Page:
Babies are not hard to understand. Because they cannot talk, they cry to communicate their concern: an empty stomach, a wet or dirty diaper, cold feet, or just a need for a cuddle or hug. They also have gestures – cute or otherwise – that have messages on them. Having been blessed to look after three gorgeous boys somehow guides me to read Yael’s gestures and cries.
Archives for April 25, 2016
Hello, belly button 🙂
For nine months, we are connected by this cord, transporting oxygen and nutrients from me to you. It has become our faithful lifeline, providing you with life itself.
My morning starts with this — I get the most milk first thing in the morning, around 4:30am.
I am thankful that I have enough milk to feed my baby. So whenever I see Yael puts his hands in his mouth or acts like he is sucking, I readily prepare myself for our breastfeeding session. And after each session, I would pump more milk as I’ve read that it’s advisable to pump after nursing to stimulate milk production.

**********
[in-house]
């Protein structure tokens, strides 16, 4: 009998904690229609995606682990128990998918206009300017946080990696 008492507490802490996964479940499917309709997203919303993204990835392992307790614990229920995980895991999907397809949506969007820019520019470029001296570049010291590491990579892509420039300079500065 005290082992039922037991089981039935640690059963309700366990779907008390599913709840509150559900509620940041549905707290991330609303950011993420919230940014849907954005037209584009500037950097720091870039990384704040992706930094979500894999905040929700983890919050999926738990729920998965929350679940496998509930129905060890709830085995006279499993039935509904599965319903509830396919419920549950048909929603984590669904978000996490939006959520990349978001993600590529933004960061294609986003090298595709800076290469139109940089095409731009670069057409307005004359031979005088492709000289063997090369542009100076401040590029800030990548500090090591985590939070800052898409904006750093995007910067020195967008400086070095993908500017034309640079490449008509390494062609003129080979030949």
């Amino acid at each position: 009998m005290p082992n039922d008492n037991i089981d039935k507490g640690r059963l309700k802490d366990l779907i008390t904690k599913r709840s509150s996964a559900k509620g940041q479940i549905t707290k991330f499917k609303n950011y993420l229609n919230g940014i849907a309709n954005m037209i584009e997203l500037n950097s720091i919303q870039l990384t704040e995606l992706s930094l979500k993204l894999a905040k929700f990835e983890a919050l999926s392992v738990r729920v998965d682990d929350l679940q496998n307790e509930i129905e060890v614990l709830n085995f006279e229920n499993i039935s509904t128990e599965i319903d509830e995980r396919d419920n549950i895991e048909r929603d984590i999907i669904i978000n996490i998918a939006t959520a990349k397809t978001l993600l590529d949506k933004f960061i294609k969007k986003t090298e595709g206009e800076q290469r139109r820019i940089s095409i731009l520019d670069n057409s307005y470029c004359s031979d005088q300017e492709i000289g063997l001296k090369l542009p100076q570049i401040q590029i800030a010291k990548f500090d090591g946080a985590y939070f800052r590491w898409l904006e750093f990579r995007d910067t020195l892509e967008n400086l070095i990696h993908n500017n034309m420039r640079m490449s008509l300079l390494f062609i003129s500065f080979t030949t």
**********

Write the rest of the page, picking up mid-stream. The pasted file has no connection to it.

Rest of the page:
To increase my milk supply, I do the following:
16 days after giving birth to you, I was in panic mode. My milk supply dwindled. Gone was the feeling of having two boulders full of milk on my chest. The leaking stopped tremendously, and soaking through breast pads were not anymore a problem.
My fear? My milk production has gone down. What could have possibly caused the sudden change?
I’ve read that mental and physical stress can decrease the supply of breastmilk. I have been tired and anxious for a couple of days, perhaps because of lack of sleep and the pressure of household chores plus supervising three schoolboys. Might it be that stress?
My mother, on the other hand, told me that it may be because of the sinigang soup I ate and drank; the sourness of sinigang caused the decrease of milk supply, as relayed to her by a concerned neighbor. Is there some truth to it?
So for nursing mommies like me who might have experienced the same anxiety, fret not. In truth, our milk supply did not dwindle but has been regulated.